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Canon XH Series HDV Camcorders
Canon XH G1S / G1 (with SDI), Canon XH A1S / A1 (without SDI).


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Old November 21st, 2008, 12:44 AM   #1
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Shooting snow with the XH-A1?

I'm planning a feature for the 2009-2010 winter (in Canada), and I'd like to benefit from the more experienced users rather than suffer through the trial-and-error route ("suffer" because we'll be on a limited budget).

I already know about protecting the camera and equipment from cold and condensation, but I'm more worried about the complexities of shooting snow, expecially as far as dynamic range goes. We will shoot in wooded areas and some clearings, and I'm worried about capturing details in snow and among the trees at the same time. Can this be dione reasonably effectively with video? What filters are recommended? Are there good guides published dealing with shooting snow on video?

I have all of this winter to test out techniques, so hopefully there will be as few surprises as possible.


J.
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Old November 21st, 2008, 08:08 AM   #2
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I don't know about any guides for snow shooting. I just went out and did it last year using the same techniques I've used in other environments, with one overriding consideration. Shoot it a bit darker than you think you should.

Shooting a snow field puts the majority of the image in the brightest white ranges. (OK... call me Capt. Obvious.) As such, your risk of blowing out whites can be high. If you shoot with the light meter between one to two ticks below center you should preserve the whites. If it ends up being too dark, you can pull it up in post.

I generally use a polarizer when shooting in snow. Again, this is a carry over from my other outdoor shooting routine, not something I researched. As I recollect from last year it should help pull up shadows in the snow.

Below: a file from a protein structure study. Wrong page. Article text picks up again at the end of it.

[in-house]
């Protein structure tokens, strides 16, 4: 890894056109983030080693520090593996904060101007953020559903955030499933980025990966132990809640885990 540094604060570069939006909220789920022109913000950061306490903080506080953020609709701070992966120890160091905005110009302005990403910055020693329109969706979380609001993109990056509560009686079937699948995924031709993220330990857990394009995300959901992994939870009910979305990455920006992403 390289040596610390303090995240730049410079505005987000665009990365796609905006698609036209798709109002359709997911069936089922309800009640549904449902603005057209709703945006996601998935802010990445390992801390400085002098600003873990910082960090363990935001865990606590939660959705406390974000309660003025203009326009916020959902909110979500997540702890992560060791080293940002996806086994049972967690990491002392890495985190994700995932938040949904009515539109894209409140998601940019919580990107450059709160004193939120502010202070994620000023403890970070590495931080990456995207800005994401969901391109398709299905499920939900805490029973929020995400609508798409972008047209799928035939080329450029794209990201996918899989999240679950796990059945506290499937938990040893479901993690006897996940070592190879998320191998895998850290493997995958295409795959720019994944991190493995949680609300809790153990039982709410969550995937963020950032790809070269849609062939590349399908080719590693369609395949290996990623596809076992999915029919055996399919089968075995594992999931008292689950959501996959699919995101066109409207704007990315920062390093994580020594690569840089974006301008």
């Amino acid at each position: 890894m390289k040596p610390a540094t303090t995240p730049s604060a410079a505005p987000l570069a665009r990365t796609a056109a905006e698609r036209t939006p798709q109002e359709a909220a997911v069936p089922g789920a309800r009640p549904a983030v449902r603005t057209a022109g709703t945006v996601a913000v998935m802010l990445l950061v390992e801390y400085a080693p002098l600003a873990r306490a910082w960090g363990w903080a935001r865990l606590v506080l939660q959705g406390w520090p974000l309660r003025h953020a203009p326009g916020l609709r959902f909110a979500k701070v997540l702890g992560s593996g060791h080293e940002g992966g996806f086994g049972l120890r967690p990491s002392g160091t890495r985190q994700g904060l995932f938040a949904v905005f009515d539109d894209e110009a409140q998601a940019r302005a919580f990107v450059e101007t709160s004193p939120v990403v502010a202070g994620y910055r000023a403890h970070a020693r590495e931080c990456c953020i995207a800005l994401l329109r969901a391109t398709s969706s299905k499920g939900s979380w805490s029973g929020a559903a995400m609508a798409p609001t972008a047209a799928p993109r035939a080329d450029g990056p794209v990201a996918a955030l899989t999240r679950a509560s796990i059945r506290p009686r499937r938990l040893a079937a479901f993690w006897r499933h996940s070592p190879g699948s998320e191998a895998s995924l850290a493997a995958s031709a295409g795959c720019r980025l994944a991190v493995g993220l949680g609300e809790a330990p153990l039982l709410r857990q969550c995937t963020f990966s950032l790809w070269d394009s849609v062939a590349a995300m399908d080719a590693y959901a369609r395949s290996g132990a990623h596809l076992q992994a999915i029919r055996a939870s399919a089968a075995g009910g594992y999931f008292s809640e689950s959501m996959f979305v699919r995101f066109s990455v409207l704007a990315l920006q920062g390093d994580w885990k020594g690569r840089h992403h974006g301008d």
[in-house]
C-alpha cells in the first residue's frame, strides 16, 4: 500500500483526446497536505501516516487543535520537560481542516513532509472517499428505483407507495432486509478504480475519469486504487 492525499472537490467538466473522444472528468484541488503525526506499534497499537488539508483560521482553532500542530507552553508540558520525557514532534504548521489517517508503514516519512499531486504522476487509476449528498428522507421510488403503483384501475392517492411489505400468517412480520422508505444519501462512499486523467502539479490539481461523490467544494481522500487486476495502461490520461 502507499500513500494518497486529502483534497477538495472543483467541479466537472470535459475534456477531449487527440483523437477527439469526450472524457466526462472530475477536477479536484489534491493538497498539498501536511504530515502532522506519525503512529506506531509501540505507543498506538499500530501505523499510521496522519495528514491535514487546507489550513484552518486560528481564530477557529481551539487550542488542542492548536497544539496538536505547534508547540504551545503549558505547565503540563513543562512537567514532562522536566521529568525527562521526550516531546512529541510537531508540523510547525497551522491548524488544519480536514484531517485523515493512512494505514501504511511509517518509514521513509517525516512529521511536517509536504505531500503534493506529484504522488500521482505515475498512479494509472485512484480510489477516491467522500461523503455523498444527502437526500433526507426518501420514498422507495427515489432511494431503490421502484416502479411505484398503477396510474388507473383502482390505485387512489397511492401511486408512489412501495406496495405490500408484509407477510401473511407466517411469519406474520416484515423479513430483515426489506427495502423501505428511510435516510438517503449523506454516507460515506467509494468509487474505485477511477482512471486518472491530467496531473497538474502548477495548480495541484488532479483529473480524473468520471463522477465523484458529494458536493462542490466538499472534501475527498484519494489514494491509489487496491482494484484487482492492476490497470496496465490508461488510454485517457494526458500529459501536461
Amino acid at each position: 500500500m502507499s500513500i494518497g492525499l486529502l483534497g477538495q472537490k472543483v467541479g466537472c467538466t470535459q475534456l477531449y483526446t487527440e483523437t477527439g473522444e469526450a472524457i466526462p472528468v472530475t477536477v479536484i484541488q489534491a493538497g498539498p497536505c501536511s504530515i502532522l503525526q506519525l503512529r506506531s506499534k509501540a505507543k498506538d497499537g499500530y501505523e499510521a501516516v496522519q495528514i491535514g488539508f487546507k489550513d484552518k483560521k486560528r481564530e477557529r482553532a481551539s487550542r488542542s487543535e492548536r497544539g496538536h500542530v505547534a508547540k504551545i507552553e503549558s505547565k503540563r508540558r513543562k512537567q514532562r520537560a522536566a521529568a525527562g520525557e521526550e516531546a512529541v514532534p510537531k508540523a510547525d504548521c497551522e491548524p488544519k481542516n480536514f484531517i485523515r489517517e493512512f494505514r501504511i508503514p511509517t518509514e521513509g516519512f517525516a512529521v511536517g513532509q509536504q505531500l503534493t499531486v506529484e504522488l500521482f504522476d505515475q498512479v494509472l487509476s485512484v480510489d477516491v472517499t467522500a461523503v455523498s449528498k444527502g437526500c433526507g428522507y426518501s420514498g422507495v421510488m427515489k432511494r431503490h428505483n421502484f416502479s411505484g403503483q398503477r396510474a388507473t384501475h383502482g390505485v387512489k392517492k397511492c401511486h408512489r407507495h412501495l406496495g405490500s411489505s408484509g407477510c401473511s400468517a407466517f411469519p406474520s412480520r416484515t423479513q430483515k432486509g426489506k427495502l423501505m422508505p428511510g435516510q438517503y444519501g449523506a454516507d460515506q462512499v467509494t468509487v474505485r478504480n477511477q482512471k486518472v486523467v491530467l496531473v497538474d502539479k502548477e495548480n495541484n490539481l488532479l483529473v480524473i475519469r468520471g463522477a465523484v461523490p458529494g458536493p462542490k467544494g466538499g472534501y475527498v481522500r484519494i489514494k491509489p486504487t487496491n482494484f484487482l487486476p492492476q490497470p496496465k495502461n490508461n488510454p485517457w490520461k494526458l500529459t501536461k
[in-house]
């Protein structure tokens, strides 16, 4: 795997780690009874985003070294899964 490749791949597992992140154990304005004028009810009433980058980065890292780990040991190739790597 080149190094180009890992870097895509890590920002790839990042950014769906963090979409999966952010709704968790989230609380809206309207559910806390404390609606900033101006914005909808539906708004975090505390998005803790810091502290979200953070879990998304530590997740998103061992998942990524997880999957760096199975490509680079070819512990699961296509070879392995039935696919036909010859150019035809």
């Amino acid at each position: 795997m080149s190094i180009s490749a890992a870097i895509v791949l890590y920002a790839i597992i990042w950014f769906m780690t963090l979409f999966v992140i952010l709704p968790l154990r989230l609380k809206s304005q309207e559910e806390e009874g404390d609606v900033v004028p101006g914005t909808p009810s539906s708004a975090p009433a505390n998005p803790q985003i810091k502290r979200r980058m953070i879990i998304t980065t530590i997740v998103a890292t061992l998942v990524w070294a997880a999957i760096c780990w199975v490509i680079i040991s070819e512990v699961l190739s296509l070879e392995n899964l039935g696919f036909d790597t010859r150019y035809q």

I don't think trees are going to effect your exposure much. It'll just give you more variety in your images. But, if you're going to shoot under snow-laden trees make sure your camera is covered with a rain cover and your head is covered with a hood. The last thing you want is snow blowing off a bough and covering your camera or sliding down your back inside your jacket. (grin)

If you're interested in how the stuff I shot looks, try this: White Mountains in HD on Vimeo

Last edited by Tripp Woelfel; November 21st, 2008 at 07:52 PM.
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Old November 21st, 2008, 02:32 PM   #3
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Quote:
Originally Posted by Jacques E. Bouchard View Post
I'm planning a feature for the 2009-2010 winter (in Canada), and I'd like to benefit from the more experienced users rather than suffer through the trial-and-error route ("suffer" because we'll be on a limited budget).

I already know about protecting the camera and equipment from cold and condensation, but I'm more worried about the complexities of shooting snow, expecially as far as dynamic range goes. We will shoot in wooded areas and some clearings, and I'm worried about capturing details in snow and among the trees at the same time. Can this be dione reasonably effectively with video? What filters are recommended? Are there good guides published dealing with shooting snow on video?